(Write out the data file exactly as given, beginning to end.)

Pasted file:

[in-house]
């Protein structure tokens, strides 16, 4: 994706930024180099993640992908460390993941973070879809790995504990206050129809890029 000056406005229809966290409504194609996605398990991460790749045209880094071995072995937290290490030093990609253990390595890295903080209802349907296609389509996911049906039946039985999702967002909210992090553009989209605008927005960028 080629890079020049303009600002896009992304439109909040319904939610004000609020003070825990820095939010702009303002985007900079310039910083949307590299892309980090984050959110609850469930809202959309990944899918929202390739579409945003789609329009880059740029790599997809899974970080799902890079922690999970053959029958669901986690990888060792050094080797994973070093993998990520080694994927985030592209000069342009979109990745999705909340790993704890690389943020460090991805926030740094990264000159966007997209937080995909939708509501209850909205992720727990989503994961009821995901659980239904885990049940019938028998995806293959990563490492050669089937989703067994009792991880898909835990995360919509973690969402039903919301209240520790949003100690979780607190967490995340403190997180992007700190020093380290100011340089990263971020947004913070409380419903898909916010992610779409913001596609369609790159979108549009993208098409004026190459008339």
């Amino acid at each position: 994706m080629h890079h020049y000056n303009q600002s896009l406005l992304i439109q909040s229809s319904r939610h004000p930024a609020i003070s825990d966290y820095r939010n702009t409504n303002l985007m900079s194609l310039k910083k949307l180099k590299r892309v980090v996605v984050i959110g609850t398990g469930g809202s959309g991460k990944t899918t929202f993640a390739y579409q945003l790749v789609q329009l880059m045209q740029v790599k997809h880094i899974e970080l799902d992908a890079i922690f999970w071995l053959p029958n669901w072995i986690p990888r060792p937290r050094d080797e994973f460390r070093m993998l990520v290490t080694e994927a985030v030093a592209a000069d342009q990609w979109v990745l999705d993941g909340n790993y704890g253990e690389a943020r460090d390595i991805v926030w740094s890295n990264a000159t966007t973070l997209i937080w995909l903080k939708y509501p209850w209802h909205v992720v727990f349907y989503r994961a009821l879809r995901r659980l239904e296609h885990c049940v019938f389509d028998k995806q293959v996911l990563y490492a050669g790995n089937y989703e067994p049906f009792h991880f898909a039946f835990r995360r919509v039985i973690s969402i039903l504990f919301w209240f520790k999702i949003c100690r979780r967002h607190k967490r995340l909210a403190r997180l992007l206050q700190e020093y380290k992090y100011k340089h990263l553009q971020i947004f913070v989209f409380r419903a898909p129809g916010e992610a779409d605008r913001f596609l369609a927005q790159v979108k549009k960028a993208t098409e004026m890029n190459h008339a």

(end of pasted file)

[in-house]
């Protein structure tokens, strides 16, 4: 994706930024180099993640992908460390993941973070879809790995504990206050129809890029 000056406005229809966290409504194609996605398990991460790749045209880094071995072995937290290490030093990609253990390595890295903080209802349907296609389509996911049906039946039985999702967002909210992090553009989209605008927005960028 080629890079020049303009600002896009992304439109909040319904939610004000609020003070825990820095939010702009303002985007900079310039910083949307590299892309980090984050959110609850469930809202959309990944899918929202390739579409945003789609329009880059740029790599997809899974970080799902890079922690999970053959029958669901986690990888060792050094080797994973070093993998990520080694994927985030592209000069342009979109990745999705909340790993704890690389943020460090991805926030740094990264000159966007997209937080995909939708509501209850909205992720727990989503994961009821995901659980239904885990049940019938028998995806293959990563490492050669089937989703067994009792991880898909835990995360919509973690969402039903919301209240520790949003100690979780607190967490995340403190997180992007700190020093380290100011340089990263971020947004913070409380419903898909916010992610779409913001596609369609790159979108549009993208098409004026190459008339």
């Amino acid at each position: 994706m080629h890079h020049y000056n303009q600002s896009l406005l992304i439109q909040s229809s319904r939610h004000p930024a609020i003070s825990d966290y820095r939010n702009t409504n303002l985007m900079s194609l310039k910083k949307l180099k590299r892309v980090v996605v984050i959110g609850t398990g469930g809202s959309g991460k990944t899918t929202f993640a390739y579409q945003l790749v789609q329009l880059m045209q740029v790599k997809h880094i899974e970080l799902d992908a890079i922690f999970w071995l053959p029958n669901w072995i986690p990888r060792p937290r050094d080797e994973f460390r070093m993998l990520v290490t080694e994927a985030v030093a592209a000069d342009q990609w979109v990745l999705d993941g909340n790993y704890g253990e690389a943020r460090d390595i991805v926030w740094s890295n990264a000159t966007t973070l997209i937080w995909l903080k939708y509501p209850w209802h909205v992720v727990f349907y989503r994961a009821l879809r995901r659980l239904e296609h885990c049940v019938f389509d028998k995806q293959v996911l990563y490492a050669g790995n089937y989703e067994p049906f009792h991880f898909a039946f835990r995360r919509v039985i973690s969402i039903l504990f919301w209240f520790k999702i949003c100690r979780r967002h607190k967490r995340l909210a403190r997180l992007l206050q700190e020093y380290k992090y100011k340089h990263l553009q971020i947004f913070v989209f409380r419903a898909p129809g916010e992610a779409d605008r913001f596609l369609a927005q790159v979108k549009k960028a993208t098409e004026m890029n190459h008339a």